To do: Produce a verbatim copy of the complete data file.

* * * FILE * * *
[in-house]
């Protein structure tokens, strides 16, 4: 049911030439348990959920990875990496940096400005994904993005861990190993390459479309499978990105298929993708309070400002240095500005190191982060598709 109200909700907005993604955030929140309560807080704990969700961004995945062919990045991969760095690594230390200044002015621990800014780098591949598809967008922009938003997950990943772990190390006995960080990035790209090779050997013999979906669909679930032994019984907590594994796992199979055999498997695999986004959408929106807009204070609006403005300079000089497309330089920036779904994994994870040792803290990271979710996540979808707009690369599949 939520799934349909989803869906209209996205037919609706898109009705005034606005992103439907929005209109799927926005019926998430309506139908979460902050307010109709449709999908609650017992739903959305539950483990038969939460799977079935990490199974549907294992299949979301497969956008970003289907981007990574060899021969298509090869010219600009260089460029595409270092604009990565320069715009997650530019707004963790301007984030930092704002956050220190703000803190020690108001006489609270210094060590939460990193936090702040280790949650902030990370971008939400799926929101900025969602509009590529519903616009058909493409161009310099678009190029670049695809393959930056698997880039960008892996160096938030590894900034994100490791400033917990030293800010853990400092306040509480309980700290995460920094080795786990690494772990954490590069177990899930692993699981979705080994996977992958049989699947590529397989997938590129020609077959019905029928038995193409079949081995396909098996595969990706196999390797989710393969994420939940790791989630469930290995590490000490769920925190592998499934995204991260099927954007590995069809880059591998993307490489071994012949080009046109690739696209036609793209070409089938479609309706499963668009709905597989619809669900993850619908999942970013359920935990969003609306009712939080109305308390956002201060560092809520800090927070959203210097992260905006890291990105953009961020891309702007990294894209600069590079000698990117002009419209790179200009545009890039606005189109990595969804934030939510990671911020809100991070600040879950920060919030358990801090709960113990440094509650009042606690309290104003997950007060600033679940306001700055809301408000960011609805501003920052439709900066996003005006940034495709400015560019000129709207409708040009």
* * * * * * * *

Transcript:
[in-house]
């Protein structure tokens, strides 16, 4: 049911030439348990959920990875990496940096400005994904993005861990190993390459479309499978990105298929993708309070400002240095500005190191982060598709 109200909700907005993604955030929140309560807080704990969700961004995945062919990045991969760095690594230390200044002015621990800014780098591949598809967008922009938003997950990943772990190390006995960080990035790209090779050997013999979906669909679930032994019984907590594994796992199979055999498997695999986004959408929106807009204070609006403005300079000089497309330089920036779904994994994870040792803290990271979710996540979808707009690369599949 939520799934349909989803869906209209996205037919609706898109009705005034606005992103439907929005209109799927926005019926998430309506139908979460902050307010109709449709999908609650017992739903959305539950483990038969939460799977079935990490199974549907294992299949979301497969956008970003289907981007990574060899021969298509090869010219600009260089460029595409270092604009990565320069715009997650530019707004963790301007984030930092704002956050220190703000803190020690108001006489609270210094060590939460990193936090702040280790949650902030990370971008939400799926929101900025969602509009590529519903616009058909493409161009310099678009190029670049695809393959930056698997880039960008892996160096938030590894900034994100490791400033917990030293800010853990400092306040509480309980700290995460920094080795786990690494772990954490590069177990899930692993699981979705080994996977992958049989699947590529397989997938590129020609077959019905029928038995193409079949081995396909098996595969990706196999390797989710393969994420939940790791989630469930290995590490000490769920925190592998499934995204991260099927954007590995069809880059591998993307490489071994012949080009046109690739696209036609793209070409089938479609309706499963668009709905597989619809669900993850619908999942970013359920935990969003609306009712939080109305308390956002201060560092809520800090927070959203210097992260905006890291990105953009961020891309702007990294894209600069590079000698990117002009419209790179200009545009890039606005189109990595969804934030939510990671911020809100991070600040879950920060919030358990801090709960113990440094509650009042606690309290104003997950007060600033679940306001700055809301408000960011609805501003920052439709900066996003005006940034495709400015560019000129709207409708040009």